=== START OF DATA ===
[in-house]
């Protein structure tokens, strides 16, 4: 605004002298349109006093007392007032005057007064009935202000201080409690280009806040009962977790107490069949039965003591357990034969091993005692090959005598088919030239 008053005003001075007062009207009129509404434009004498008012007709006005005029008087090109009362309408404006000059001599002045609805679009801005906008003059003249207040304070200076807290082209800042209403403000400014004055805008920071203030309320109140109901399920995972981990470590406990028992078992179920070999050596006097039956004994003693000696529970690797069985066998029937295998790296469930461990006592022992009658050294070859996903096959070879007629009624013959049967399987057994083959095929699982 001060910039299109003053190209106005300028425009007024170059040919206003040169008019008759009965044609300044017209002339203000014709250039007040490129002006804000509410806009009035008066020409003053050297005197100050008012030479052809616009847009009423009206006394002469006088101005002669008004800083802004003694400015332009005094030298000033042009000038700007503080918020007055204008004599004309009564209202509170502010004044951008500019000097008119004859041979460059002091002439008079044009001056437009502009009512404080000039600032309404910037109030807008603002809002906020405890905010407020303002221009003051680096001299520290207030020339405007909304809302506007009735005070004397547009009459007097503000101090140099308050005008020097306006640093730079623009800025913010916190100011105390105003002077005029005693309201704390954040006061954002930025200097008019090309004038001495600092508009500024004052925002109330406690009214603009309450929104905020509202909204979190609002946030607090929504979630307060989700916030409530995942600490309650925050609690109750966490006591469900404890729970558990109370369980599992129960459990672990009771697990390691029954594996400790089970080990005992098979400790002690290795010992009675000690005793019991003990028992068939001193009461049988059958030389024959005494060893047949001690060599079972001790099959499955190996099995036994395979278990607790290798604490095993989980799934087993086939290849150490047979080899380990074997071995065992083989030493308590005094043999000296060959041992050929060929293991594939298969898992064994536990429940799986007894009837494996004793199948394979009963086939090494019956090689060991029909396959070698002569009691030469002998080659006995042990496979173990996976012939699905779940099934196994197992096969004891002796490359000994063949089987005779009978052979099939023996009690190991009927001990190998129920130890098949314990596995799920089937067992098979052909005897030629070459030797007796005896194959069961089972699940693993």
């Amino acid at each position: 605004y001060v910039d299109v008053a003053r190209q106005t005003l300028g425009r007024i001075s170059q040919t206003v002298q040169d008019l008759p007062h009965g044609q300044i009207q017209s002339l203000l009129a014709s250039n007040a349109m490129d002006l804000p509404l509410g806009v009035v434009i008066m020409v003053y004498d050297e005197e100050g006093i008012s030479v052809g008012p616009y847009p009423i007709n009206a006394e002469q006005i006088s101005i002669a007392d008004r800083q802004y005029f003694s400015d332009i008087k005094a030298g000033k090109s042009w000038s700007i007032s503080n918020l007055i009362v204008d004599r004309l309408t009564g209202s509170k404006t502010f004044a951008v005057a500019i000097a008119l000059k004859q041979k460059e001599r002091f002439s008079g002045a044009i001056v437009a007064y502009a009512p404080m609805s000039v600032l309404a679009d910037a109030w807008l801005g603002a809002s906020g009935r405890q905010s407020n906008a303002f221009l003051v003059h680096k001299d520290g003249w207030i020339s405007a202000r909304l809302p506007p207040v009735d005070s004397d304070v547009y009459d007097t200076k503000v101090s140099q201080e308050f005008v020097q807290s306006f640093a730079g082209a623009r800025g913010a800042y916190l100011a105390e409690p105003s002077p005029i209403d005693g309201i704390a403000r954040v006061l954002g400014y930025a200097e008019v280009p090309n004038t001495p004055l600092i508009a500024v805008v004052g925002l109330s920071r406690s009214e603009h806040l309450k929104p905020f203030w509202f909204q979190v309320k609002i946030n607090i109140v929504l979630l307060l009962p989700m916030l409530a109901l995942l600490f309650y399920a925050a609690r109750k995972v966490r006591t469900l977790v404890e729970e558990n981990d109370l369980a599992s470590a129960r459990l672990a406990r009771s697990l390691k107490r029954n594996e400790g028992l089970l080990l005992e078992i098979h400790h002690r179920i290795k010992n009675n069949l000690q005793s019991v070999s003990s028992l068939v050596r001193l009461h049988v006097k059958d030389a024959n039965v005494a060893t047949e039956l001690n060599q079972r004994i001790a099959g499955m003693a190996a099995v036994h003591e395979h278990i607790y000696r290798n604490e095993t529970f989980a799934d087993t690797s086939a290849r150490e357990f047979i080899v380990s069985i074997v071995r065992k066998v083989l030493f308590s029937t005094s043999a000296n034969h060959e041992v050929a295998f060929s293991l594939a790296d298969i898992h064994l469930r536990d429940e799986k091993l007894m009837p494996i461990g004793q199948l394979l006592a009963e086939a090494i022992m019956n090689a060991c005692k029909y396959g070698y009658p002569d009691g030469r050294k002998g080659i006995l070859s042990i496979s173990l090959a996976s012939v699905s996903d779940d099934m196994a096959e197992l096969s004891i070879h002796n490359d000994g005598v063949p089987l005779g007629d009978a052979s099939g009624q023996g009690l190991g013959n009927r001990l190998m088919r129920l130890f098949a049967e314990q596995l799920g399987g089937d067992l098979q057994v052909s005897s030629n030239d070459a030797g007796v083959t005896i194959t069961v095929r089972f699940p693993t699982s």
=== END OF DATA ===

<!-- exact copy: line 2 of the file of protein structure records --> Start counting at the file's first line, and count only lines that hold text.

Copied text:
């Protein structure tokens, strides 16, 4: 605004002298349109006093007392007032005057007064009935202000201080409690280009806040009962977790107490069949039965003591357990034969091993005692090959005598088919030239 008053005003001075007062009207009129509404434009004498008012007709006005005029008087090109009362309408404006000059001599002045609805679009801005906008003059003249207040304070200076807290082209800042209403403000400014004055805008920071203030309320109140109901399920995972981990470590406990028992078992179920070999050596006097039956004994003693000696529970690797069985066998029937295998790296469930461990006592022992009658050294070859996903096959070879007629009624013959049967399987057994083959095929699982 001060910039299109003053190209106005300028425009007024170059040919206003040169008019008759009965044609300044017209002339203000014709250039007040490129002006804000509410806009009035008066020409003053050297005197100050008012030479052809616009847009009423009206006394002469006088101005002669008004800083802004003694400015332009005094030298000033042009000038700007503080918020007055204008004599004309009564209202509170502010004044951008500019000097008119004859041979460059002091002439008079044009001056437009502009009512404080000039600032309404910037109030807008603002809002906020405890905010407020303002221009003051680096001299520290207030020339405007909304809302506007009735005070004397547009009459007097503000101090140099308050005008020097306006640093730079623009800025913010916190100011105390105003002077005029005693309201704390954040006061954002930025200097008019090309004038001495600092508009500024004052925002109330406690009214603009309450929104905020509202909204979190609002946030607090929504979630307060989700916030409530995942600490309650925050609690109750966490006591469900404890729970558990109370369980599992129960459990672990009771697990390691029954594996400790089970080990005992098979400790002690290795010992009675000690005793019991003990028992068939001193009461049988059958030389024959005494060893047949001690060599079972001790099959499955190996099995036994395979278990607790290798604490095993989980799934087993086939290849150490047979080899380990074997071995065992083989030493308590005094043999000296060959041992050929060929293991594939298969898992064994536990429940799986007894009837494996004793199948394979009963086939090494019956090689060991029909396959070698002569009691030469002998080659006995042990496979173990996976012939699905779940099934196994197992096969004891002796490359000994063949089987005779009978052979099939023996009690190991009927001990190998129920130890098949314990596995799920089937067992098979052909005897030629070459030797007796005896194959069961089972699940693993």